Tuesday, October 21, 2014

Snobbery or harmless nostalgia?

I was taken aback by the level of hostility toward Dan Brooks' recent article in the NYT Magazine, entitled "Streaming Music Has Left Me Adrift".  Your take depends completely on whether you read the article as sincere, or tongue-in-cheek.  For me, Brooks is engaging in bittersweet nostalgia about the past, but for many others, he's hopelessly stuck in the past and highly critical of the present.

How this article is perceived is particularly important to me because there are many similarities between Brooks' style of writing and my own.  I write stories about the way things were (according to me and all my inherent biases) all the time.  But fondly reminiscing about the past isn't the same as wishing we were still living in the past, or even approval of how things were in the past.  A lot of what Brooks is saying comes off as quaint snickering about the way things were.  Remembrances of the days before cell phones and TV remote controls would be similarly quaint and hilariously dated.

Brooks' article reads like what his 20 years ago self would have written about musical culture today.  His insulting take on "objectively hideous" major label music of the 80's and 90's is something that a 90's alternative music critic would have written about the rock music of the 80's.  There are too many nods and winks in the article (linking Journey and Smashmouth as the prime examples of this kind of dreck cracked me up) to suggest that Brooks doesn't know it's a dated method of criticism.

Music listening and purchasing used to be done mostly at home and in record shops.  Now we listen almost everywhere but at home, and track down music online before making even the most rudimentary purchased.  Surely we have lost something along the way.  I miss hanging around record stores, and yes, which record stores you frequented did say something about your personality in the same way that the bars you frequented did (and still do).  It was fun, but the experience has been de-romanticized by countless writers and even movies like "High Fidelity".  Record store clerks really would snicker at their customer's purchases and insult them after they'd left the store.  At the time it was fun (I never worked in a record store, but I enjoyed the atmosphere, even the hostility and yes even some of the snobbery), but I don't want to relive it again.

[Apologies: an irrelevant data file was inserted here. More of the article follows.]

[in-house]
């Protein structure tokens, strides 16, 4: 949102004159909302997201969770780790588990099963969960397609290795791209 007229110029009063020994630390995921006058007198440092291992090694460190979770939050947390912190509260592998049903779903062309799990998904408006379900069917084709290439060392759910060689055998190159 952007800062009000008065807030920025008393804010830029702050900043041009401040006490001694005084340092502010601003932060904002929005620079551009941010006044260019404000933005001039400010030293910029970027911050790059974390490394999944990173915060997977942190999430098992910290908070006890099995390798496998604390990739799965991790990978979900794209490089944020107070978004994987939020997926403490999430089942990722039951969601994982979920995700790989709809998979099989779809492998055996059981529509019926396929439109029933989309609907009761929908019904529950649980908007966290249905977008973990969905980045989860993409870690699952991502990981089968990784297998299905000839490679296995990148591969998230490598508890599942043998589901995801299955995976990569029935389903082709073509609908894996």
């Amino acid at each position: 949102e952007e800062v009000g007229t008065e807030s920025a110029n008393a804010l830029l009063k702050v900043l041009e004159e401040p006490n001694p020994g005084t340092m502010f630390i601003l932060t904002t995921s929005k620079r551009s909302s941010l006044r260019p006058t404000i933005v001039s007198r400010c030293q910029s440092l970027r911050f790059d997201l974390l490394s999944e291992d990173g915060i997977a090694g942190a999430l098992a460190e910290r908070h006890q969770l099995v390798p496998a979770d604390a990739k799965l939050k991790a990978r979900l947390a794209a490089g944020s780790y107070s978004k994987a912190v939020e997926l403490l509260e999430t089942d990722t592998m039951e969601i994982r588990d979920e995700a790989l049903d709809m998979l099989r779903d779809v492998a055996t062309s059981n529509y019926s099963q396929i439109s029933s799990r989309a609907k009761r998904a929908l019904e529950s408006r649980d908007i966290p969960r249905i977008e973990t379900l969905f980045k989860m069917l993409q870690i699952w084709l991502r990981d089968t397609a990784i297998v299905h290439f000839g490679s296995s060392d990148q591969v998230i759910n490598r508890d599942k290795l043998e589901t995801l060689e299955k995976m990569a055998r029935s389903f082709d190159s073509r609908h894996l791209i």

Nobody's debating the inherent sexism of fetishizing the female record store clerks or the dewy-eyed naivete of trying to date girls with "acceptably" cool CD collections.  This stuff really happened!  The debate is about how sincere Brooks is being when he writes that "the major labels have collapsed and ruined dating too".  Many people are assuming he's being sincere.  I think he's laughing at himself.  .

Tuesday, October 14, 2014

RIP Mark Bell

In 1990, Gez Varley and Mark Bell aka LFO released their eponymous debut single.  If they'd both retired from music after that, they'd still be spoken about in reverent tones by techno fans everywhere.  The single was an instant classic, and the creators became folk heroes renowned for their abilities make subwoofers waltz around the room or destroy them altogether.   "LFO", the single, recalls a specific time and place (the height of early 90`s British rave music) more vividly that any other record of its time.  It's like the Haight-Ashbury of 90's techno -- we get dewy-eyed and nostalgic about it much the former flower kids of the 60's do about their beloved golden age.  It's the kind of nostalgia that you always feel good about wallowing in.

LFO accomplished a lot more though.   The follow-up single, "We Are Back" was also an instant classic (and even better than "LFO", depending on the day that you ask me the question), and their debut album, "Frequencies" was yet another outstanding effort that still ranks high on many "best techno albums" lists.  After a long layoff, the second LFO album "Advance" finally appeared and easily exceeded expectations.  Whereas many of their early 90's peers (Prodigy, Utah Saints) continued releasing music as if the rave had never really stopped, LFO shifted gears entirely into a maximalist wall of sound style of techno that they virtually invented and that still sounds fresh and vital nearly 20 years later.  Quaking bass, ringing chimes, tracks that built into furious climaxes and slowly dissolved away, much of it wasn't easy to dance to but seemed like the future of club music anyhow.  "Advance", FWIW, was my third favourite album of 1996 and is easily the best thing LFO ever did as far as I'm concerned.